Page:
Are big yields in store this harvest season?

By Doug Tenney, Leist Mercantile

Cindy was on the ladder removing an abandoned swallows’ nest from the porch light while I cleaned the big trash bin. She reminded me to spray it with disinfectant. She had a “birds-eye” view of my project. So when I fetched a bottle of spray she said, “That’s air freshener.” I shortly reappeared with bottle number two. As she descended the ladder, she said, “Doug, that’s also air freshener.” Who knew? She hands me the yellow bottle of disinfectant, which I immediately recognized. I was obviously on the “just get-er-done channel,” caught in the act! I have an appreciation for producers’ attention to detail and care as we prepare for the upcoming season of harvest. Patience matters!

It’s no secret that some Ohio corn producers are already anticipating a near record or new record corn yield in this growing season. The last week of August much of central and western Ohio was tremendously blessed with one huge unexpected rain with totals often reaching 1 to 2 inches. Producers are smiling as that rain will help fill out corn ears to the very tip while soybean plants could easily add more pods with the expectation of even higher soybean yields.

The 2018 Farm Bill will expire on Sept. 30. While discussions have already begun and agricultural committees in both the U.S. Senate and U.S. House of Representatives have met this summer, progress is slow. Don’t expect a new farm bill to have been approved in both Congressional houses by the end of the month. In fact, it looks most doubtful it will pass before the end of the year.

Expanding further on the farm bill, commodity groups, as well as crop insurance supporters have lots of work to do to educate Congress on the benefits of the farm bill and its upcoming new legislation. The cold, hard fact is that there are numerous complexities with the farm commodities it encompasses. It is not a quick overnight study, a challenge especially when you realize that less than half of the House of Representatives 435 members even voted on the 2018 Farm Bill.

The Pro Farmer Crop Tour for 2023 published their estimates for U.S. corn and soybean yields on Aug. 25, with a corn yield of 172 bushels per acre and a soybean yield at 49.7 bushels per acre. Those yields compared to the August 11 WASDE (supply and demand report) with a corn yield of 175.1 and a soybean yield of 50.9. In four days the tour traveled through the states of Ohio, South Dakota, Nebraska, Indiana, Illinois, Minnesota, and Iowa.  

Corn and soybean harvest is just around the corner for Ohio and the Midwest. Producers are making final preparations to the combine as well as the corn and soybean heads. Some are expecting the fall harvest to be delayed as much as two weeks compared to normal. Wheat harvest for some Ohio producers was also as much as two weeks behind normal. But then, you ask — what is normal? The multiple days earlier this summer when much of the eastern U.S. was filled with smoke from Canada’s wildfires may have contributed to harvest delays.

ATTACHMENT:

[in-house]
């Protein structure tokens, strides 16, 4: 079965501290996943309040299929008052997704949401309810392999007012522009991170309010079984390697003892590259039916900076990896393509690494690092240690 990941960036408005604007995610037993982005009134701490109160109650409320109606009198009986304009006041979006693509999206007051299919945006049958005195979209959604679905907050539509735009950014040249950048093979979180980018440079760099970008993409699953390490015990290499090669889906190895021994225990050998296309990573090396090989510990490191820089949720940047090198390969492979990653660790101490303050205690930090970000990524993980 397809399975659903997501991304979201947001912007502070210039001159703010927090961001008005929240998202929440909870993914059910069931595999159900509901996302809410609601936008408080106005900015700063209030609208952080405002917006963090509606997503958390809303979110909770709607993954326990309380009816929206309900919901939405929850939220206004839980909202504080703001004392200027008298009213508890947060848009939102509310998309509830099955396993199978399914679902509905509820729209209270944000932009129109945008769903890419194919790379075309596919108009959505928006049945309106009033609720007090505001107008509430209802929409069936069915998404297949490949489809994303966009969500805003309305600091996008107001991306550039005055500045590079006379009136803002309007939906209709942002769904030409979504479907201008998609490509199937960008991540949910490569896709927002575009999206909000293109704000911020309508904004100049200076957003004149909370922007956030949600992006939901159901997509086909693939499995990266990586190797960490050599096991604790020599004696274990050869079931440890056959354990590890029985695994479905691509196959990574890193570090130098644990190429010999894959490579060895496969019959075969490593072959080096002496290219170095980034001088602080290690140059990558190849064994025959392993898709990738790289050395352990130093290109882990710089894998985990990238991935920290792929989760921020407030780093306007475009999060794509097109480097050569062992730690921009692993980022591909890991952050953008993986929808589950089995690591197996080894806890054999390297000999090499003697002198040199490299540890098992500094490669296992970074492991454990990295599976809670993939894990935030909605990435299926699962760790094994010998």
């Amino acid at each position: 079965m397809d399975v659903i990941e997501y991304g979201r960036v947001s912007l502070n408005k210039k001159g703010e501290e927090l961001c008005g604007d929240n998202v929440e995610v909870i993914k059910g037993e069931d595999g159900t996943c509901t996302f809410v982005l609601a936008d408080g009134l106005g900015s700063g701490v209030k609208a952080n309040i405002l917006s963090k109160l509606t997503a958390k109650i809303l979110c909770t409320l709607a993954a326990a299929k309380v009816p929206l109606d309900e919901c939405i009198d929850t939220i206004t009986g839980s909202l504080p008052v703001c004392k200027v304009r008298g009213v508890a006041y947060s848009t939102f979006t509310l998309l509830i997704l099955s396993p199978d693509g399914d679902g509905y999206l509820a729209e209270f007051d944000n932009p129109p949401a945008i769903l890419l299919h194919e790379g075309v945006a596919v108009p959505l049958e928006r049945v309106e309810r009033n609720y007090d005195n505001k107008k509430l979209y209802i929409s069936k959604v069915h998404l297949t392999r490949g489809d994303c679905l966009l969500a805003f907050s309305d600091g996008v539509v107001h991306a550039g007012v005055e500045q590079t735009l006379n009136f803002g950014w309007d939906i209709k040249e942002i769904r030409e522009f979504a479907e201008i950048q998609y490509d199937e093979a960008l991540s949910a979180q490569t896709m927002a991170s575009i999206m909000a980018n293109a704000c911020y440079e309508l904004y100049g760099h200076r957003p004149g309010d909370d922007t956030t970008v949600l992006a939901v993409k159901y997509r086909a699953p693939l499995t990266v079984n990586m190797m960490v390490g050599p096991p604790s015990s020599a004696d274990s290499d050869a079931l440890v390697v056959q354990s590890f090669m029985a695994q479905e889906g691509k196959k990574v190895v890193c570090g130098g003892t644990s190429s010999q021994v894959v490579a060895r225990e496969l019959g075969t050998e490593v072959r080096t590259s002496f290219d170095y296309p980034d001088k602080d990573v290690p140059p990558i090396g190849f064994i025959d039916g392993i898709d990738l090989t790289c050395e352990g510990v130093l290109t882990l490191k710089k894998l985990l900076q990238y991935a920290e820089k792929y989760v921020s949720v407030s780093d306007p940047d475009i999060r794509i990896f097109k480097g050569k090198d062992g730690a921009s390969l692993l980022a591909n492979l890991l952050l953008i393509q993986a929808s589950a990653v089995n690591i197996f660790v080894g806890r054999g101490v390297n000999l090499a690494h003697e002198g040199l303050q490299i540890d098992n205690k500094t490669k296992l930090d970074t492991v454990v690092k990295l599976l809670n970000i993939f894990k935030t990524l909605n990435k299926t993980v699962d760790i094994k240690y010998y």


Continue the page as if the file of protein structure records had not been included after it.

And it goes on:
Fall basis levels for Ohio’s corn and soybeans have been under pressure since mid-July. Prospects of record production by some Ohio producers has contributed to that weakness. Those basis levels are easily down 10 to 15 cents in numerous Ohio locations with isolated cases of basis declines approaching 20 cents taking place by early September. Numerous grain facilities around Ohio took in near record or even record wheat receipts this summer. With those huge inbound wheat receipts, facilities could be carrying above normal wheat bushels into fall harvest. With many areas of Ohio expecting fantastic yields for both corn and soybeans and their inbound volume to be strong, it is no wonder basis levels for fall delivery of corn and soybeans has already taken a huge hit.

Crop insurance premiums for corn and soybeans are normally due Sept. 30. The federal government in their infinite wisdom has once again delayed those payments. This year you have the opportunity to delay payment until Nov. 30 without an interest penalty. Unpaid bills will accrue interest beginning Dec. 1. In recent past years, unpaid bills on Dec. 1 had an interest penalty which began on Oct. 1. However, that is not the case this year.

Thought for the day, “Patience is when you refuse to get mad, but you choose to understand.” — Anonymous.

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